The British soldiers who killed 14 people on Bloody Sunday in Derry may be arrested and charged with murder or attempted murder.
The Sunday Times of London report says that up to 20 retired soldiers are likely to be arrested and questioned by police for murder, attempted murder or criminal injury over the shootings more than 40 years ago.
Britain’s Ministry of Defence has already started to hire lawyers to represent the soldiers, most of whom are now in their 60s and 70s.
They will be questioned under criminal caution about their roles in the shootings when soldiers who opened fire on participants in a Civil Rights march.
The British Army troops who killed the 14 Bloody Sunday victims may face prosecution in a trial which the paper says will reopen wounds from one of the most notorious incidents in the history of the Troubles.
The move comes three years after the 12-year inquiry by Lord Saville into the shootings produced its report.
The Saville Report concluded that all those shot by paratroopers during a Catholic civil rights march in the nationalist Bogside area of Derry in January 1972 were unarmed. It said the killings were both ‘unjustified and unjustifiable’.
The enquiry said the army had lost control of the situation, that the soldiers had fired first and some of them had then lied to cover up their culpability.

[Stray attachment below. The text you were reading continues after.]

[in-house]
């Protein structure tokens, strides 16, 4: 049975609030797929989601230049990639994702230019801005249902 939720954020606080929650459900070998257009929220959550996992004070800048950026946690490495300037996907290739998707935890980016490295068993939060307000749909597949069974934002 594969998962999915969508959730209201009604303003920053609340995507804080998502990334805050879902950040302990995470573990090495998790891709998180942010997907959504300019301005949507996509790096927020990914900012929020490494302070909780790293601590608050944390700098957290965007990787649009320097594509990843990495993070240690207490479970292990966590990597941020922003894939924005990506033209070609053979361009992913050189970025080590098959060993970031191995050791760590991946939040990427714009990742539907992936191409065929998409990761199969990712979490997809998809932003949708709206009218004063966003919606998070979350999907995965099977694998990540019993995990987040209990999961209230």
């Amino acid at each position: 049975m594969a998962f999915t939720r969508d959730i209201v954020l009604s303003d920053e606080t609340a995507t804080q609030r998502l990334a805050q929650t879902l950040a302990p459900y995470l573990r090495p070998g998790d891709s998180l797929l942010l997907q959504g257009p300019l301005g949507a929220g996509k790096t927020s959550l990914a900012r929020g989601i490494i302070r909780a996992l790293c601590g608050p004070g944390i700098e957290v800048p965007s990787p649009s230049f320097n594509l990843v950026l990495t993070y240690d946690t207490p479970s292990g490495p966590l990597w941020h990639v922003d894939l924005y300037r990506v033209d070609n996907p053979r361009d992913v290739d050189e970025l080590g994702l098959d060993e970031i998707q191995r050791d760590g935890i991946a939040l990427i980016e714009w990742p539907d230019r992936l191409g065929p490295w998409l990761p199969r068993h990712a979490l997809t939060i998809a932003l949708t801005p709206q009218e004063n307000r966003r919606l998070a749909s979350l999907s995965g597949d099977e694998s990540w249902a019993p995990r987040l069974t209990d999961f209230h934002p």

After the report was published, British Prime Minister David Cameron issued a formal apology to the families on behalf of the nation.
The Sunday Times reports that a source close to the police who has seen government files has confirmed the possibility of court action against the soldiers.
The source said: “This is the beginning. It is the first time the soldiers will have been interviewed formally by police as part of a murder investigation. It is possible that some of the soldiers will be prosecuted.
“Interviews under police caution are expected imminently.”
A spokesman for the Police Service of Northern Ireland (PSNI) told the paper that the time scale might be longer.
The spokesman said: “Preliminary work has begun into what will be a lengthy and complex investigation into the events of January 30, 1972.
“For the investigation to be as comprehensive and effective as possible, police will be asking for public support in the form of witnesses who gave evidence to the Saville inquiry now making statements to detectives.
“This is because police are precluded from using Saville testimony in a criminal investigation.”
The Saville inquiry found that 26 soldiers, including privates, corporals, lance corporals and sergeants had opened fire on Bloody Sunday, although not all of them hit marchers.
It said two soldiers, identified only as Lance-Corporal F and Soldier G, probably shot ‘eight or 10 people’.
The paper says most are still alive but their names have never been made public to protect them from reprisals.